#include "source.h"

#include <stdio.h>
#include <stdlib.h>

static void my_internal_source_function(void) {
    // do some stuff in here

void my_external_source_function(void) {
    // do some other stuff in here


#ifndef SOURCE_H
#define SOURCE_H

#include "some_other_header.h"

#ifdef __cplusplus
extern "C" {

void my_external_source_function(void);

#ifdef __cplusplus


Here are the important takeaways from the above example:

  • The first line in the source file should be the corresponding header file for the source interface. Other headers can then be included after; with system/toolchain headers last. This ensures that the header includes all the things necessary to compile it.

  • The source file uses the static keyword in front of a function to indicate that it can only be used in the source.c file. This prevents other source files from attempting to use it. It is a good idea to get into the habit of labeling functions in this way if they are not used anywhere except for the file they are in.

  • The header includes so-called “header guards” (the #ifdef SOURCE_H / #define SOURCE_H lines), which are used to prevent the header from being included multiple times in the same source file.

  • The #ifdef __cplusplus lines are used to prevent a C++ compiler from mangling the names of the header functions. It is a good idea to add this, even if you are working on a C-only project as it will save you any headache if a C++ compiler tries to compile the header.

  • The external source function is represented as a “prototype” inside the header. This prototype tells the rest of the source files the arguments and return of the function, but does not define the implementation. It is the responsibility of the linker to take all the compiled source files and find the corresponding functions.

  • There should be one header file for one source file which defines the external functions/variables in the source file. Having “global” header files (i.e. a header file that includes a bunch of other headers and functions) is prone to many issues during linking, affects code modularity, and maintenance, as well as adding to compile time. Putting all possible headers in one application header is as wrong as wrong can be.

Proper Prototyping

In C, if a function takes no arguments it should be represented as foo(void); in the prototype, not foo();. Contrary to what it might seem, foo(); indicates that the function can take any number of arguments.

In C++, you should use foo(); without the void argument. In C23, foo(); is now identical to foo(void); (it is still recommended to use foo(void); for portability).

What not to put in header files

Here are the following things that should not be put in header files in C:

  • Function implementations. Only function prototypes should be put in header files.

  • Variable declarations. If you need to have a “global variable” (you likely don’t), then the global variable should be declared in a source file and then included in the header using the extern keyword (e.g. extern global_variable[100];).

The reason you shouldn’t do the above is that the #include preprocessor command literally performs a copy/paste of one file into another. If a header is used in two different source files, then the function or variable will be duplicated twice (include guards cannot prevent this, they only prevent inclusion in a single source file!). Even worse is making the function/variable “static” in the header, which makes each file has its own implementation – it will still compile, but it most certainly is not what you intended! If you ever see code or variables that are defined in a header, run far away… or try to fix it.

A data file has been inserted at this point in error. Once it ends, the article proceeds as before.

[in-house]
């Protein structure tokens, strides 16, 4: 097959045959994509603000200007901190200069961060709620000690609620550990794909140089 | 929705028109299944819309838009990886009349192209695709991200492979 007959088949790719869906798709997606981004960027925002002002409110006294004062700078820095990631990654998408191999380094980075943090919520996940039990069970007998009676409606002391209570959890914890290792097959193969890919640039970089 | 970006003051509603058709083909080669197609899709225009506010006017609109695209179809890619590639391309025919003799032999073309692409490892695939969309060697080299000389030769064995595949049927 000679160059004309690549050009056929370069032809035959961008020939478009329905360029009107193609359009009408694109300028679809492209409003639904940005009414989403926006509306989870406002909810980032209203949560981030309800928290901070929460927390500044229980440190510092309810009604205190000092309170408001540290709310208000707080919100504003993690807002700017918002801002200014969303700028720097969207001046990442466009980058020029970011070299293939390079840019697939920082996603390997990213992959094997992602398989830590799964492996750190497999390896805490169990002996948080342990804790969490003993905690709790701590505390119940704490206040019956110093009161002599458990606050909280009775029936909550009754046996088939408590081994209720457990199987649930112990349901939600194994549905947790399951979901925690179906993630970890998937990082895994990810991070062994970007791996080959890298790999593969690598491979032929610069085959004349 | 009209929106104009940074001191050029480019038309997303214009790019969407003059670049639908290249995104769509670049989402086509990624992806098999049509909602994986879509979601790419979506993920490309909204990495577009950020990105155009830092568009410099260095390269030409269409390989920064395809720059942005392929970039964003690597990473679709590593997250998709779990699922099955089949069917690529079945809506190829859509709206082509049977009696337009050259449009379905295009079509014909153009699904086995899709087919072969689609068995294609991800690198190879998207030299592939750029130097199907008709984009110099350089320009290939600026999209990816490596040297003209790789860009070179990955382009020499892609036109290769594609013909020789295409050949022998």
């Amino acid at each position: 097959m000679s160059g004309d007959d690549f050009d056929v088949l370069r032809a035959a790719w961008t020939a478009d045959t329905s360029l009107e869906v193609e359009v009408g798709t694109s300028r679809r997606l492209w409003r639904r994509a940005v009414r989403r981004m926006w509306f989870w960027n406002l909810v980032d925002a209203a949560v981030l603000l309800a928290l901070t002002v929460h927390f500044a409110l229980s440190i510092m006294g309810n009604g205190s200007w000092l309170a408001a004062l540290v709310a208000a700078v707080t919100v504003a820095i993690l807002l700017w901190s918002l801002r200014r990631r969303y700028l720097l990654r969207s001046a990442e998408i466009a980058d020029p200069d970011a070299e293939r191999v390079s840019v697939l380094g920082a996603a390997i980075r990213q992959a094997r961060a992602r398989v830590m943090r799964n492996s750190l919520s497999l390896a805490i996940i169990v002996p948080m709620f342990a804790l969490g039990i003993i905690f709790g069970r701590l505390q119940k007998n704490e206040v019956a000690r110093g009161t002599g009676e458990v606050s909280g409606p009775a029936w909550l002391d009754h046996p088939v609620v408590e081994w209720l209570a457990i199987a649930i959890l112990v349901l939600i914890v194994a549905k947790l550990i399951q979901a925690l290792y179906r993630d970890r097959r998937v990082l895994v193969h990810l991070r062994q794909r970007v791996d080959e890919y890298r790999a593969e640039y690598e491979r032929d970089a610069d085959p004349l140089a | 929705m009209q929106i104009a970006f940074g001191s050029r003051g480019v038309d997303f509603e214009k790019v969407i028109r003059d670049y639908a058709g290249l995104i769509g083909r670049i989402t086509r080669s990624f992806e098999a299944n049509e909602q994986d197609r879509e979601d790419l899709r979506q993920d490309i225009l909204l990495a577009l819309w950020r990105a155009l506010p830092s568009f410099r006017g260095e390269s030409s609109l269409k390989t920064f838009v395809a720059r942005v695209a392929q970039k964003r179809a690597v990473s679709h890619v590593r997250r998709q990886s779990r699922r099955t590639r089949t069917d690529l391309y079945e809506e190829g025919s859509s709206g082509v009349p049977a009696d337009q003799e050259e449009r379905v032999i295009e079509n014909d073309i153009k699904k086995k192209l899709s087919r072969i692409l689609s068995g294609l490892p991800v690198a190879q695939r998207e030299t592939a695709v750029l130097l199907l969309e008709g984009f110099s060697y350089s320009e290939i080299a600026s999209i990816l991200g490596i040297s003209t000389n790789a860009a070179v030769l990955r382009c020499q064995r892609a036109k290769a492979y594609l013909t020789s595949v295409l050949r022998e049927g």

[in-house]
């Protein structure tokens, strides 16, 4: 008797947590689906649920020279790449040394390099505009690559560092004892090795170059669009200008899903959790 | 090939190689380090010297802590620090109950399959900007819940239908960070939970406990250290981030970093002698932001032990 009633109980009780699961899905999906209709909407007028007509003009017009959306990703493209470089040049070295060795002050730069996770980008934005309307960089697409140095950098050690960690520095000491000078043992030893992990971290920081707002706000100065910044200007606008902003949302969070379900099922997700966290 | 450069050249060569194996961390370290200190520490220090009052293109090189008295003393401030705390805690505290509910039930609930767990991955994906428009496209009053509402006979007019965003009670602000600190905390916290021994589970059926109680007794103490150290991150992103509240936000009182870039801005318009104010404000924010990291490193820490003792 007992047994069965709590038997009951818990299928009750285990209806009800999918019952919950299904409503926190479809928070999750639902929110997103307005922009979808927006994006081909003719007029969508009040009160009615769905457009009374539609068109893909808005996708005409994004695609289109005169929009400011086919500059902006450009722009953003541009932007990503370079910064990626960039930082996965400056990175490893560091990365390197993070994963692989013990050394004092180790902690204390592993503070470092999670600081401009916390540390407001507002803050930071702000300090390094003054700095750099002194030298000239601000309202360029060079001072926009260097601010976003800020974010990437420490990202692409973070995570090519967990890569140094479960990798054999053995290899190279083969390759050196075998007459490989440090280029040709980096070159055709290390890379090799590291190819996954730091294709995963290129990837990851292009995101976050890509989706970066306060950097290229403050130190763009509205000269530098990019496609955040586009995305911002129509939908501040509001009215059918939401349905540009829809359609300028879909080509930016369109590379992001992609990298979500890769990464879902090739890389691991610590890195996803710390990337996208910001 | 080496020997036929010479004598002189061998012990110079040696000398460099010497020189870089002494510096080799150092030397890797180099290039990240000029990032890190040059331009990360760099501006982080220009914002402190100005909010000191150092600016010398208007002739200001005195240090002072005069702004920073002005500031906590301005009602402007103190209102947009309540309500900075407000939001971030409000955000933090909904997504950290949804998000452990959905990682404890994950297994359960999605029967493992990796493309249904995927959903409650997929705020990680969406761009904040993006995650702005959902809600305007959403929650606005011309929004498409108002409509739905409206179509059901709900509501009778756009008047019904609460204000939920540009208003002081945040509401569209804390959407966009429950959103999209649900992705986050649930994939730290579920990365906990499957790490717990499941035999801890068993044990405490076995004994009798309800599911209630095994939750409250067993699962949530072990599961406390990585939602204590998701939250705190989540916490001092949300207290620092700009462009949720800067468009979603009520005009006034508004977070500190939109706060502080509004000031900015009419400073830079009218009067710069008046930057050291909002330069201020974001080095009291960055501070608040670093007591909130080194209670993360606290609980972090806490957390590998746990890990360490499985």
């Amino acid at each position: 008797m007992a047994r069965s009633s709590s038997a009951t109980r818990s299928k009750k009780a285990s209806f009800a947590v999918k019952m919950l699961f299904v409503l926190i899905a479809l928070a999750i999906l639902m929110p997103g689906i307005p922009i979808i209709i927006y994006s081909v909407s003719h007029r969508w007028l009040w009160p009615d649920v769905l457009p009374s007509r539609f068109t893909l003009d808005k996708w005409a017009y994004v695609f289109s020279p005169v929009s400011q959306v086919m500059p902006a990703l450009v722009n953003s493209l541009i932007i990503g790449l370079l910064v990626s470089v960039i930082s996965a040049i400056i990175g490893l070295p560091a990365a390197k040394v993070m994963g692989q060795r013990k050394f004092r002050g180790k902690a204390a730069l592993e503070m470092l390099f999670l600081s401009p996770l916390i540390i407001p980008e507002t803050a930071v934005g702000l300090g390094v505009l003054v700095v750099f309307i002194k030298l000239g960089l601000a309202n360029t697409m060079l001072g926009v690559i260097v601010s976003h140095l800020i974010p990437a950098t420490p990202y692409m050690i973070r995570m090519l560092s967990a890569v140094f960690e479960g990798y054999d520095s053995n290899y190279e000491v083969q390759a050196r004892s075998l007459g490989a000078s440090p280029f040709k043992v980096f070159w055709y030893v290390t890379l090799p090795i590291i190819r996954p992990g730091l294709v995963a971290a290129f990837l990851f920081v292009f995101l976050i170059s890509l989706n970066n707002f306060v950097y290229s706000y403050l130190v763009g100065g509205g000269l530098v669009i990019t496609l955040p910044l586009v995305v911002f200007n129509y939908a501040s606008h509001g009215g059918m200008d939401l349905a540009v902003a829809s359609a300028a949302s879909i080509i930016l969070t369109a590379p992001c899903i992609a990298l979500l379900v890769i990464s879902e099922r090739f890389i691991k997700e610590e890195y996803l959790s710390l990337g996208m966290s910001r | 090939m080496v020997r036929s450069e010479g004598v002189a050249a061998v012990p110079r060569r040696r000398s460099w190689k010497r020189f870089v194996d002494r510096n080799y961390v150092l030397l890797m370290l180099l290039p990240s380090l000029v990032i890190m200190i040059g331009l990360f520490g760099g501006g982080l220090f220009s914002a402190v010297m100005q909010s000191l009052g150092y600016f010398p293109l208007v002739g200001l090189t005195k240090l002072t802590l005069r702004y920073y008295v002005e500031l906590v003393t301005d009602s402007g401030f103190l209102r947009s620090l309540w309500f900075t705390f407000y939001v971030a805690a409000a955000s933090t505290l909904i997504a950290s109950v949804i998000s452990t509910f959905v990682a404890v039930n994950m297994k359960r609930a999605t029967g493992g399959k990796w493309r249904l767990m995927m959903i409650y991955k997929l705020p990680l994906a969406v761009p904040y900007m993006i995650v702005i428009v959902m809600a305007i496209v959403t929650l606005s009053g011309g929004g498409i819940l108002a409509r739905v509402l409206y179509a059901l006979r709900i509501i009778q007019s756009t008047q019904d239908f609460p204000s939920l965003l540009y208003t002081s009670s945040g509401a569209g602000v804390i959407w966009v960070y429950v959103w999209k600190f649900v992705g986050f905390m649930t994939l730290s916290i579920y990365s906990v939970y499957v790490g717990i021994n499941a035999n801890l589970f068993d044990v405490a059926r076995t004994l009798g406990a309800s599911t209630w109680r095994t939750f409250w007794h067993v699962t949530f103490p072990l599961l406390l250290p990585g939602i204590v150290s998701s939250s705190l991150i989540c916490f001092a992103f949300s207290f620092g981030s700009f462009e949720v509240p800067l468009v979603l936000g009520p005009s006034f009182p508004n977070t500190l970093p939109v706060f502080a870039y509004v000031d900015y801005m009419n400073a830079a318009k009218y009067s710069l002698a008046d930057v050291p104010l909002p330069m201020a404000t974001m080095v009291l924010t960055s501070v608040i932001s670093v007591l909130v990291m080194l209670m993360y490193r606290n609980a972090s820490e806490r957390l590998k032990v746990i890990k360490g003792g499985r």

Avoid Global Variables

Global variables are bad. These are variables which are defined outside of a function.

Here’s why you shouldn’t use them:

  • Global variables can be modified by any section of code, making it difficult to remember every possible use.

  • A global variable can have no access control. It can not be limited to some parts of the program.

  • Using global variables causes namespace pollution. This may lead to unnecessarily reassigning a global value.

So, most of the time, and unless you have a really good excuse, don’t use global variables. There are better alternatives to using global variables, described below:

Proper Scoping

“Scope” is an important part of C programming. Every opening brace { is the start of a new scope, and every ending brace } the end of the previous scope. Global variables, which are not inside any braces, are declared in what’s known as the global or file scope. Variables declared in one scope can only be accessed from the same scope, or from scopes inside of it. You want to make sure that you declare variables are in the narrowest scope possible.

Properly scoping your code instead of using globals for everything makes it easier to think about. For example, the following code uses a global variable my_var:

void my_func(void) {
    my_var = 0;
    printf("%u\n", my_var);
    printf("%u\n", my_var);

What values of my_var get printed? It might still be 0, or it could be 1, or 42, or -1, or the address of a string containing a proof of the Riemann hypothesis (though the latter is exceedingly unlikely). It’s impossible to tell without looking at the definitions for do_some_thing and do_some_other_thing. If each of these functions called several other functions, you might have to dig through dozens of functions to say for certain that my_var is not modified. Compare this to the same code written using more proper scoping:

void my_func(void) {
    int24_t my_var = 0;